US scraps trade embargo on Libya in WMD reward
US President Bush on Monday formally ended the broad U.S. trade embargo on Libya to reward it for giving up weapons of mass destruction but left in place some U.S. terrorism-related sanctions.
The president's action is partly symbolic because it simply makes permanent his April decision to suspend most commercial sanctions and allow U.S. firms to invest in Libya and buy its oil for the first time since 1986.
But the moves, which take effect on Tuesday, will also end remaining restrictions on U.S.-Libyan aviation and the State Department said they will unblock about $1.3 billion in frozen Libyan and other assets -- steps Bush did not take in April.
The decision to scrap the sanctions outright showed Bush's confidence that Libya had kept its Dec. 19 promise to give up nuclear, chemical and biological arms and that verification procedures were in place to ensure it stayed that way.
Libya has permitted the physical removal of much of its nuclear weapons program, secured its chemical agents and destroyed chemical munitions, opened up suspect sites and agreed to stop military trade with military trade with nations that may proliferate.
"Libya's efforts open the path to better relations with the United States and other free nations," White House spokesman Scott McClellan said in a statement.
Bush's decision was also expected to trigger the release of an additional $4 million in Libyan compensation to families of each of the 270 people killed when Pan Am Flight 103 blew up over Lockerbie, Scotland in 1988, killing everyone on board.
But Bush did not drop Libya from the U.S. list of state sponsors of terrorism and the White House said it was "seriously concerned" about allegations Libyan leader Muammar Gaddafi ordered the assassination of Saudi Crown Prince Abdullah.
Libya's presence on the list bars it from receiving U.S. arms exports, controls sales of items with military and civilian uses, limits U.S. aid and requires Washington to vote against loans from international financial institutions.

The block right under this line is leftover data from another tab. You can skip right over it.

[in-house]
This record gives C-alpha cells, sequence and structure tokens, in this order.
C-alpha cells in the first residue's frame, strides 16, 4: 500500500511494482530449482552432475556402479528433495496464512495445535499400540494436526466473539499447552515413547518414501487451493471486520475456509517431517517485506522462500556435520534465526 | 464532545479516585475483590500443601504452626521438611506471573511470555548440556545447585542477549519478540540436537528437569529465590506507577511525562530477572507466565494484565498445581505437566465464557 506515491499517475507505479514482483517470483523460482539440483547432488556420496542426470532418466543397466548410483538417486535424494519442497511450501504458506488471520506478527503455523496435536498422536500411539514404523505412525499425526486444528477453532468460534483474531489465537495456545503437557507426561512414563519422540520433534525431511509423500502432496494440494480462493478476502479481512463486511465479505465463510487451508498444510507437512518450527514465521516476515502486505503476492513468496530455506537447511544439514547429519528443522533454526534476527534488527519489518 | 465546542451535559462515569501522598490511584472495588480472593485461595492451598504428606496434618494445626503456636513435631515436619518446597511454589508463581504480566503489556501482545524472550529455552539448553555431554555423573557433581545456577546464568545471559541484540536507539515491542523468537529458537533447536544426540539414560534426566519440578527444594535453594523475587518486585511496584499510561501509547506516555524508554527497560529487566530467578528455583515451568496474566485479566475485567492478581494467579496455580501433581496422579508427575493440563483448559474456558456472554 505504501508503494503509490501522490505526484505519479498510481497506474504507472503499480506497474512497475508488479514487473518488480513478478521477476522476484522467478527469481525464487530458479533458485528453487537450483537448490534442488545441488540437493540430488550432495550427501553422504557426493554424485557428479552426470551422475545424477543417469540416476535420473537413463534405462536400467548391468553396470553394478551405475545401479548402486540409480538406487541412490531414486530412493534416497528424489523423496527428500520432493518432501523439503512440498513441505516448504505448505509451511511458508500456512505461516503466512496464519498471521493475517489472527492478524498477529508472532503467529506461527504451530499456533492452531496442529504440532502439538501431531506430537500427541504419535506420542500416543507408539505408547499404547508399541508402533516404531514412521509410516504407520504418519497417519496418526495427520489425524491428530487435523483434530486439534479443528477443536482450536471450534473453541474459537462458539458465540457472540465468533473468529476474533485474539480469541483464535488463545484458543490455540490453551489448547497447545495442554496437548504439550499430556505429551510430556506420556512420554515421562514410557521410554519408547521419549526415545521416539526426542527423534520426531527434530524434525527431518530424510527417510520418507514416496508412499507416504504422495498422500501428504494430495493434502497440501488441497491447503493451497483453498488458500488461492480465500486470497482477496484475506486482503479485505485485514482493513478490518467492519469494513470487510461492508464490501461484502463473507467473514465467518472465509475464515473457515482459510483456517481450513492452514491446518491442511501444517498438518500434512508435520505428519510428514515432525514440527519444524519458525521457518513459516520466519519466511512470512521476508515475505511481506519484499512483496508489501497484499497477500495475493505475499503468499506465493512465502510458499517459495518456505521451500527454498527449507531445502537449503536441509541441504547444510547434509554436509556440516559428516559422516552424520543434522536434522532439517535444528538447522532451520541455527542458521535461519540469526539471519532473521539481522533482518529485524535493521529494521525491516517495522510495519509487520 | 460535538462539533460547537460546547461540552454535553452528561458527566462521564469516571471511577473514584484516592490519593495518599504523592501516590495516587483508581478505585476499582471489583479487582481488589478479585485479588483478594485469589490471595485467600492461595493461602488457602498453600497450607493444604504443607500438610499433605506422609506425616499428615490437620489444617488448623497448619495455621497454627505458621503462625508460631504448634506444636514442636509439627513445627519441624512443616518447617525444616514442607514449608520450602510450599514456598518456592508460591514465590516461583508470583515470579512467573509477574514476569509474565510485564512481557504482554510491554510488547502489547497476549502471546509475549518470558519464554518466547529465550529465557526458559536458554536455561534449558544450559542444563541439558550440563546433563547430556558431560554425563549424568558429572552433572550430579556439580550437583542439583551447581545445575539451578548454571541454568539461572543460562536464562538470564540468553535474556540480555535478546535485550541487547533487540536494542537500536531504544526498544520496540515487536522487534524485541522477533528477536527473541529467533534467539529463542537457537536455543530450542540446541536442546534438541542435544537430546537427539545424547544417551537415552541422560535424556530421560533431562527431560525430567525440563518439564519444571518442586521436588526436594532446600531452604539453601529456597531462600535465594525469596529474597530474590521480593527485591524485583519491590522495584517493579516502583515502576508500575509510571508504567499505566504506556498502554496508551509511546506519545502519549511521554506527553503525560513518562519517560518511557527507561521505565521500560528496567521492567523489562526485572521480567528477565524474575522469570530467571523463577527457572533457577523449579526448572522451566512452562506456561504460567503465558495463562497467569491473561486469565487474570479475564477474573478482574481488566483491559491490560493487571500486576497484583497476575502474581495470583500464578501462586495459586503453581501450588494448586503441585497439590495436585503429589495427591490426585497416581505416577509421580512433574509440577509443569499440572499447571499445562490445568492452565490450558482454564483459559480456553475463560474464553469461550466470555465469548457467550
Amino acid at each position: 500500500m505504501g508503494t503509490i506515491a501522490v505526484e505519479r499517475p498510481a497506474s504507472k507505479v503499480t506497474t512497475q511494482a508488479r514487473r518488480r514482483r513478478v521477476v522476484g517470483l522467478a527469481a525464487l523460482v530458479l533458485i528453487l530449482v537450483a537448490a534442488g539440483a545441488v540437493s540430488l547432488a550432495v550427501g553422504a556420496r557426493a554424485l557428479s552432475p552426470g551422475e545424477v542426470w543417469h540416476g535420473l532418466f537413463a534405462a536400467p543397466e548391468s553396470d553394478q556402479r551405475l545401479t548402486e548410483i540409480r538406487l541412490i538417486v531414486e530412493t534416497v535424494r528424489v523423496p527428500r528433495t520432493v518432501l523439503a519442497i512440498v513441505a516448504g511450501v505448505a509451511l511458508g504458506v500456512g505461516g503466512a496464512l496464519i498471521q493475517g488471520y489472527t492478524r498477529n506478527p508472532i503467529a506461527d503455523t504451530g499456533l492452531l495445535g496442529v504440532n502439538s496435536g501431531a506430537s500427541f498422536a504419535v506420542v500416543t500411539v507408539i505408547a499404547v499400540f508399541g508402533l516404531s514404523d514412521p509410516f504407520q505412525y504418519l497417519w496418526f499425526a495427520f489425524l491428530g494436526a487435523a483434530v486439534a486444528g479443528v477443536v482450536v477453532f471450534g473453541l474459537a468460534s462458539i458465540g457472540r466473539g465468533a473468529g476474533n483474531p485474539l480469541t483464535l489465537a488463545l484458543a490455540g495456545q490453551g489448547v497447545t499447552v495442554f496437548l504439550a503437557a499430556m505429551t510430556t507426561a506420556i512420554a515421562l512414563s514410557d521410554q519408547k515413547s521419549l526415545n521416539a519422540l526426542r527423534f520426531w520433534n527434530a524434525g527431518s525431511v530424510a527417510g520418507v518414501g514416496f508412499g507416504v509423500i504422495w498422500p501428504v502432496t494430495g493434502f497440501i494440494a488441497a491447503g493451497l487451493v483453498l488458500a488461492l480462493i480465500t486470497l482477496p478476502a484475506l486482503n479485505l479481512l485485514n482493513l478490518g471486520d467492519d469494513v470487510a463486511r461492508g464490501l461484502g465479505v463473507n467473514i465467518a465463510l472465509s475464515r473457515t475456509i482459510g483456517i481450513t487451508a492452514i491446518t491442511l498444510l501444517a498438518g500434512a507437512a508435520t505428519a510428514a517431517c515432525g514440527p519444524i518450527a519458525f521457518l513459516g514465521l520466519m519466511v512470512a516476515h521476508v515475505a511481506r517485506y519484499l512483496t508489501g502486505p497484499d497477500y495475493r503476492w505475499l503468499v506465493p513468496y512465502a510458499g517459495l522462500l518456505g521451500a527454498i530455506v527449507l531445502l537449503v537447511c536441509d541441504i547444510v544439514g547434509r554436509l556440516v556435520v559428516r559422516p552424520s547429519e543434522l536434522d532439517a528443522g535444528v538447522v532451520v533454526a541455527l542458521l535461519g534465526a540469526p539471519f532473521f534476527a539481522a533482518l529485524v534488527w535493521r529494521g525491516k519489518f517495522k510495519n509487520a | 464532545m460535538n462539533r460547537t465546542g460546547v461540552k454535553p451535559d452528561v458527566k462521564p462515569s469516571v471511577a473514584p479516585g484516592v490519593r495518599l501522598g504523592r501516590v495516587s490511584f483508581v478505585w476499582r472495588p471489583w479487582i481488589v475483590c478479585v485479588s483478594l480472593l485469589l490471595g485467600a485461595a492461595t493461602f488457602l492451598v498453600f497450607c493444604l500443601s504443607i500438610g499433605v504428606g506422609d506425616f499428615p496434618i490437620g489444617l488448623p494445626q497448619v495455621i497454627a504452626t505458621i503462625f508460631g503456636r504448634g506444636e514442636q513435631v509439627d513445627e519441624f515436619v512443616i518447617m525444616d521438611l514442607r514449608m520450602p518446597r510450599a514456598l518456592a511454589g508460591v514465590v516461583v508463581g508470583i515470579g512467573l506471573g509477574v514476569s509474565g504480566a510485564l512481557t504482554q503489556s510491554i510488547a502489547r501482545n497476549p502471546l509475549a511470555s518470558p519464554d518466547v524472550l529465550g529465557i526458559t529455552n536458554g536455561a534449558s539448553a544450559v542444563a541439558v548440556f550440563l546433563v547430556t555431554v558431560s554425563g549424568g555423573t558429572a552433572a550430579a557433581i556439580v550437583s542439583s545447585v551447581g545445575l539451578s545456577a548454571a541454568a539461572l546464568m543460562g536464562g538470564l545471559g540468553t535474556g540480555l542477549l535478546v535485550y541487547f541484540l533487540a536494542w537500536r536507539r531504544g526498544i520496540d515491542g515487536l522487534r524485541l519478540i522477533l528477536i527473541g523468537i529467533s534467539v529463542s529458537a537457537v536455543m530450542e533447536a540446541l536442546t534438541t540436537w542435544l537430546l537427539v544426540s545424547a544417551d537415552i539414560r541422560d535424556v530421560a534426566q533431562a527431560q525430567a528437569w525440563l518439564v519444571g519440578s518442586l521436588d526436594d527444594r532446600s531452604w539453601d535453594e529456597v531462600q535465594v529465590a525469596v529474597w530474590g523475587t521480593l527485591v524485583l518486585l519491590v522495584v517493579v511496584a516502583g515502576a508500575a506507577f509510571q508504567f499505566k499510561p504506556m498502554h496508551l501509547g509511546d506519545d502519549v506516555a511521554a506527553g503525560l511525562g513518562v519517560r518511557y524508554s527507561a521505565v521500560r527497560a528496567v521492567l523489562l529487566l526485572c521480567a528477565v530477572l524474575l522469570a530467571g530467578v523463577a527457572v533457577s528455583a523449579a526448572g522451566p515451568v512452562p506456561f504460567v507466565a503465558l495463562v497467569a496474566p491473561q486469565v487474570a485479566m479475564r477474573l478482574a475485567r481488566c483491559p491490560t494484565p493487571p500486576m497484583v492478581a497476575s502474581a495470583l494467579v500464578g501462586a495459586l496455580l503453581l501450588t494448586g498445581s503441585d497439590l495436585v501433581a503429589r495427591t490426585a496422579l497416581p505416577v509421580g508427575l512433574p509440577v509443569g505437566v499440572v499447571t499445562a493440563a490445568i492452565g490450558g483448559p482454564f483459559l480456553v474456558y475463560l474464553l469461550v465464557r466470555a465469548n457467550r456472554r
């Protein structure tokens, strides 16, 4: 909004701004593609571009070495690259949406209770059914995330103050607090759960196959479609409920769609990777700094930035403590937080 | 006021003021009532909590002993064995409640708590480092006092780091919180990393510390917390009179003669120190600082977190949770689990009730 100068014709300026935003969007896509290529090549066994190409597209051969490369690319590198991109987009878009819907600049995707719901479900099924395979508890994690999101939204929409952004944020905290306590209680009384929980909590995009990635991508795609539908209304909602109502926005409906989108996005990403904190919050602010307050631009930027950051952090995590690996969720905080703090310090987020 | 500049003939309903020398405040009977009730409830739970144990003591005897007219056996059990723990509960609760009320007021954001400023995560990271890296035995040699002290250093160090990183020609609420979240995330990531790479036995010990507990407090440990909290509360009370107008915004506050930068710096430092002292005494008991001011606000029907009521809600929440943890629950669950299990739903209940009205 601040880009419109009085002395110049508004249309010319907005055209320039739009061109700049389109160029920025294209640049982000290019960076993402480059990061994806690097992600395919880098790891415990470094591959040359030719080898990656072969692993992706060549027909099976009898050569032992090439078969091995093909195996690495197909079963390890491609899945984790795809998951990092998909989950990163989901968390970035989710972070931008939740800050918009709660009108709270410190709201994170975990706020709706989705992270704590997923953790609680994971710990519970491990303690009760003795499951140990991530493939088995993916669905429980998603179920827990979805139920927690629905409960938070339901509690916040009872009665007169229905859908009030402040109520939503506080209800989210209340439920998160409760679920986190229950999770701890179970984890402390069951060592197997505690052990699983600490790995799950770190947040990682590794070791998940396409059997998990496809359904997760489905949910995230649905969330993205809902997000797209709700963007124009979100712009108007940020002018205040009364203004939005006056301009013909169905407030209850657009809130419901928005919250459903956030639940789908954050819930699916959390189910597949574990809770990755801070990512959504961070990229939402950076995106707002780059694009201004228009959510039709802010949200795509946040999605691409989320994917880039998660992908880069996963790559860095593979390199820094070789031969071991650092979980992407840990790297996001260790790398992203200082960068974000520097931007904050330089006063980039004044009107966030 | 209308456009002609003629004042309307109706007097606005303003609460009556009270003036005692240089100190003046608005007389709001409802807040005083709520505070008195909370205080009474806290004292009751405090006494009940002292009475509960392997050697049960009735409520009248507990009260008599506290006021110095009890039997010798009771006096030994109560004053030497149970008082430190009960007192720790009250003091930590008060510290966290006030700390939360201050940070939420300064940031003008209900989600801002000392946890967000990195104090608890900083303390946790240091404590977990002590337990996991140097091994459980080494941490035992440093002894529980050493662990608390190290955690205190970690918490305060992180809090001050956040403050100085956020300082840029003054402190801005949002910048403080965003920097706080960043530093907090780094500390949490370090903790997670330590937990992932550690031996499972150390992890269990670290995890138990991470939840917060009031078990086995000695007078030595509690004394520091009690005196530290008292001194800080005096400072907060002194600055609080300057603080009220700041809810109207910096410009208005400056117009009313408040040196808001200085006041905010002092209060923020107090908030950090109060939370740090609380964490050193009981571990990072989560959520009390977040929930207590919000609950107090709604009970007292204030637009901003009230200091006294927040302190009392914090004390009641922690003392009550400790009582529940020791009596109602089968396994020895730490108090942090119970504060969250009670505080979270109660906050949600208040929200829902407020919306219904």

Bush revoked four executive orders that had barred most trade with Libya, restricted aviation, froze Libyan assets in the United States and prevented the import of Libyan oil.
In so doing, he terminated a "national emergency" declared by former U.S. President Ronald Reagan in 1986 after a series of what Washington viewed as Libyan-sponsored terrorist acts.
Bush's moves end the need for U.S. Treasury Department licenses to do business with Libya and permits direct air service and regular flights between the two nations.
Texas-based Continental Airlines Inc. applied on Monday for permission to provide air service to Tripoli by selling tickets under its name on Dutch airline KLM, a part of Air France-KLM, that would fly the route.
"Those steps would not be taken until we were satisfied on the WMD front and we are," said a senior U.S. official who followed the talks closely, saying Washington had "reasonable confidence" Tripoli had met its Dec. 19 commitments.
Bush acted after Tripoli agreed to establish a U.S., U.K., Libyan commission to address any future WMD concerns and to eliminate its Scud B missiles over five years, meeting a U.S. demand it give up missiles able to carry a 1,100-pound payload at least 185 miles, the U.S. official said.
The dramatic improvement in U.S.-Libyan relations began after Libya last year took responsibility for the Lockerbie bombing and turned over $2.7 billion, or $10 million per victim, as part of a phased compensation agreement.
The families got $4 million last year after the U.N. ended its sanctions on Libya. They are due to get another $4 million now that U.S. commercial sanctions are lifted and $2 million more if Washington drops Tripoli from the state sponsors list.